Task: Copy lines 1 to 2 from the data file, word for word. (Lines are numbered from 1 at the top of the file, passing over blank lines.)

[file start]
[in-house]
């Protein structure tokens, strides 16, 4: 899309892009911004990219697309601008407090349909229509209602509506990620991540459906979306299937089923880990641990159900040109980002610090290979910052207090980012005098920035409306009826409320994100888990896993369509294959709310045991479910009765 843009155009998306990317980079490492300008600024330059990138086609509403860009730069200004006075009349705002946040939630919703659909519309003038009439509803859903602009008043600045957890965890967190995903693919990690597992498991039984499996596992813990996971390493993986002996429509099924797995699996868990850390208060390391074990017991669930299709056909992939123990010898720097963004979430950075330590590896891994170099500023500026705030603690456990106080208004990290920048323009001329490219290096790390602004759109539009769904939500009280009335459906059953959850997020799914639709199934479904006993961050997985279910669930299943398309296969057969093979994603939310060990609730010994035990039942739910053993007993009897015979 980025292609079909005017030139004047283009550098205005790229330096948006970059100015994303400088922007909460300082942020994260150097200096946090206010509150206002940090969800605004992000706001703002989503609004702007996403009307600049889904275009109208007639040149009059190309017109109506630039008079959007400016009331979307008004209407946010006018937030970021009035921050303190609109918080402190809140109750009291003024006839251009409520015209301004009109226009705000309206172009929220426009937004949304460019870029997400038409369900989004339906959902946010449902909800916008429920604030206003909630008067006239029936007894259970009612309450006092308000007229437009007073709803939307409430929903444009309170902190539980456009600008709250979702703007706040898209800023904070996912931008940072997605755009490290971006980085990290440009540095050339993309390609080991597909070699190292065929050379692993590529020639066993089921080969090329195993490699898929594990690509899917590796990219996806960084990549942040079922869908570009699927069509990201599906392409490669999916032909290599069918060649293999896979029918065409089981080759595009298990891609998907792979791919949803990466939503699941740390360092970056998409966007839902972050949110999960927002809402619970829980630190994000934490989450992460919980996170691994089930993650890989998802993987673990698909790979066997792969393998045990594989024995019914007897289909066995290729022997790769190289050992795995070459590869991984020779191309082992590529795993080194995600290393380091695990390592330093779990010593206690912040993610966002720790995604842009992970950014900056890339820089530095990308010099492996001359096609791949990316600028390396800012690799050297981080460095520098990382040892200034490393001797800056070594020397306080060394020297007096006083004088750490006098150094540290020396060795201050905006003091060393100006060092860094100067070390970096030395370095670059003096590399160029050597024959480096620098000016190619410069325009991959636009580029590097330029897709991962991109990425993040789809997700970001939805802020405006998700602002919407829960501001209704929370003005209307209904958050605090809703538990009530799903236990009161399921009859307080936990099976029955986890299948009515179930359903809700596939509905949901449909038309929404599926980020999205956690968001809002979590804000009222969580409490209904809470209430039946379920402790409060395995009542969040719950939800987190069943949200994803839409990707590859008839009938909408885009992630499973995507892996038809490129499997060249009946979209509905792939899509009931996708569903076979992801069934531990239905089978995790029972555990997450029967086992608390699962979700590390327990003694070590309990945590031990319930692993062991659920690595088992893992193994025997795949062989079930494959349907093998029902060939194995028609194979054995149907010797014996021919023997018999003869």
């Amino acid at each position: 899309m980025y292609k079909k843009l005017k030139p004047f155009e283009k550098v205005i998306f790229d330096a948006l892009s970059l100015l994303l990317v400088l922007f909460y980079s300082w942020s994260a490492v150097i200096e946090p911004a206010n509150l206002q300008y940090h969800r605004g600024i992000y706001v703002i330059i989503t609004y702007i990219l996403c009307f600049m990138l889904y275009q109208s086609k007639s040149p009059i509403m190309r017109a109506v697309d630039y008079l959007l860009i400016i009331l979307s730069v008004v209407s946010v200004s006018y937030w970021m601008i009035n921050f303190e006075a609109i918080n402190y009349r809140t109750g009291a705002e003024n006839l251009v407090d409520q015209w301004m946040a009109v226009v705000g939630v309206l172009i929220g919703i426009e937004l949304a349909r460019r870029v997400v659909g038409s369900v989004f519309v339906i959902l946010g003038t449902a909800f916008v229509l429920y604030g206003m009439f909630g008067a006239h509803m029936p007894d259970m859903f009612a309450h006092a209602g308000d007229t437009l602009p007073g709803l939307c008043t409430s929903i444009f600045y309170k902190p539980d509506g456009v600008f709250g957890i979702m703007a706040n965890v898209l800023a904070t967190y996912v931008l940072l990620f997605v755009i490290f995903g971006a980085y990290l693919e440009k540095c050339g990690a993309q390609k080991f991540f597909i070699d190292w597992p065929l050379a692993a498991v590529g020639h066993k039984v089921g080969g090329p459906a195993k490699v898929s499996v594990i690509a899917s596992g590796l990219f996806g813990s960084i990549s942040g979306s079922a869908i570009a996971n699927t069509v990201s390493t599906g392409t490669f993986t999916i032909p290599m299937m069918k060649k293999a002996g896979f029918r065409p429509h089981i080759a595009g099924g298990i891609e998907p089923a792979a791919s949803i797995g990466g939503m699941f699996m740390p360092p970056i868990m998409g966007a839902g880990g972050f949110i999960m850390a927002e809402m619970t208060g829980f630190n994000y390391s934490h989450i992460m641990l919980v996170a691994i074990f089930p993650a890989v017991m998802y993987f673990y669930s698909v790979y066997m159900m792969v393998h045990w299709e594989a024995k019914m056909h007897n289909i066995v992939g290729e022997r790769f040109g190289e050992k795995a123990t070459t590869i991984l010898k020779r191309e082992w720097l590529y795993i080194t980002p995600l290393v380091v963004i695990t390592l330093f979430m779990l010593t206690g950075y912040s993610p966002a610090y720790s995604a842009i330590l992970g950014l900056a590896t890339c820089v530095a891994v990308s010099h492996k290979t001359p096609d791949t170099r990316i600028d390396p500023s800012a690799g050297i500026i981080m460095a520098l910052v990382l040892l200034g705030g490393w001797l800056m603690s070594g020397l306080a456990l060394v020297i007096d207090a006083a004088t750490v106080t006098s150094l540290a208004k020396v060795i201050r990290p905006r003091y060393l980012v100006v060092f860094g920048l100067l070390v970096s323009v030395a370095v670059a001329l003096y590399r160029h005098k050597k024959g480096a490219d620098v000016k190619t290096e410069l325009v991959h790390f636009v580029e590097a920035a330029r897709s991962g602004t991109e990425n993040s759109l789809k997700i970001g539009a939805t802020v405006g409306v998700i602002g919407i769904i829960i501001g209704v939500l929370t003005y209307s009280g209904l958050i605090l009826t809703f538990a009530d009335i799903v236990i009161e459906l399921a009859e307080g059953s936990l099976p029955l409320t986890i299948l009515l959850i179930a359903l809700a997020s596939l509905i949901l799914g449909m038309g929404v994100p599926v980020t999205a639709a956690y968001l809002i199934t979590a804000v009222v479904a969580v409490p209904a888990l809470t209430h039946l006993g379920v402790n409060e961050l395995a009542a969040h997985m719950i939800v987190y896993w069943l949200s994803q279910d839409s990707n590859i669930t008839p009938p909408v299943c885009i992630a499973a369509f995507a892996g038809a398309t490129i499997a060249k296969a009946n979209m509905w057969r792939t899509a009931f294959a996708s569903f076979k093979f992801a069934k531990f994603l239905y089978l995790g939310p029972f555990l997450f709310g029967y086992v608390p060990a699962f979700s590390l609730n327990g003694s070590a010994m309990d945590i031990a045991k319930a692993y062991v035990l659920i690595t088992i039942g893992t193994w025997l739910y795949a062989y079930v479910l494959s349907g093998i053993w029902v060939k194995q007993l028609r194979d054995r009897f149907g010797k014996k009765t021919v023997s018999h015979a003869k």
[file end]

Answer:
[in-house]
């Protein structure tokens, strides 16, 4: 899309892009911004990219697309601008407090349909229509209602509506990620991540459906979306299937089923880990641990159900040109980002610090290979910052207090980012005098920035409306009826409320994100888990896993369509294959709310045991479910009765 843009155009998306990317980079490492300008600024330059990138086609509403860009730069200004006075009349705002946040939630919703659909519309003038009439509803859903602009008043600045957890965890967190995903693919990690597992498991039984499996596992813990996971390493993986002996429509099924797995699996868990850390208060390391074990017991669930299709056909992939123990010898720097963004979430950075330590590896891994170099500023500026705030603690456990106080208004990290920048323009001329490219290096790390602004759109539009769904939500009280009335459906059953959850997020799914639709199934479904006993961050997985279910669930299943398309296969057969093979994603939310060990609730010994035990039942739910053993007993009897015979 980025292609079909005017030139004047283009550098205005790229330096948006970059100015994303400088922007909460300082942020994260150097200096946090206010509150206002940090969800605004992000706001703002989503609004702007996403009307600049889904275009109208007639040149009059190309017109109506630039008079959007400016009331979307008004209407946010006018937030970021009035921050303190609109918080402190809140109750009291003024006839251009409520015209301004009109226009705000309206172009929220426009937004949304460019870029997400038409369900989004339906959902946010449902909800916008429920604030206003909630008067006239029936007894259970009612309450006092308000007229437009007073709803939307409430929903444009309170902190539980456009600008709250979702703007706040898209800023904070996912931008940072997605755009490290971006980085990290440009540095050339993309390609080991597909070699190292065929050379692993590529020639066993089921080969090329195993490699898929594990690509899917590796990219996806960084990549942040079922869908570009699927069509990201599906392409490669999916032909290599069918060649293999896979029918065409089981080759595009298990891609998907792979791919949803990466939503699941740390360092970056998409966007839902972050949110999960927002809402619970829980630190994000934490989450992460919980996170691994089930993650890989998802993987673990698909790979066997792969393998045990594989024995019914007897289909066995290729022997790769190289050992795995070459590869991984020779191309082992590529795993080194995600290393380091695990390592330093779990010593206690912040993610966002720790995604842009992970950014900056890339820089530095990308010099492996001359096609791949990316600028390396800012690799050297981080460095520098990382040892200034490393001797800056070594020397306080060394020297007096006083004088750490006098150094540290020396060795201050905006003091060393100006060092860094100067070390970096030395370095670059003096590399160029050597024959480096620098000016190619410069325009991959636009580029590097330029897709991962991109990425993040789809997700970001939805802020405006998700602002919407829960501001209704929370003005209307209904958050605090809703538990009530799903236990009161399921009859307080936990099976029955986890299948009515179930359903809700596939509905949901449909038309929404599926980020999205956690968001809002979590804000009222969580409490209904809470209430039946379920402790409060395995009542969040719950939800987190069943949200994803839409990707590859008839009938909408885009992630499973995507892996038809490129499997060249009946979209509905792939899509009931996708569903076979992801069934531990239905089978995790029972555990997450029967086992608390699962979700590390327990003694070590309990945590031990319930692993062991659920690595088992893992193994025997795949062989079930494959349907093998029902060939194995028609194979054995149907010797014996021919023997018999003869």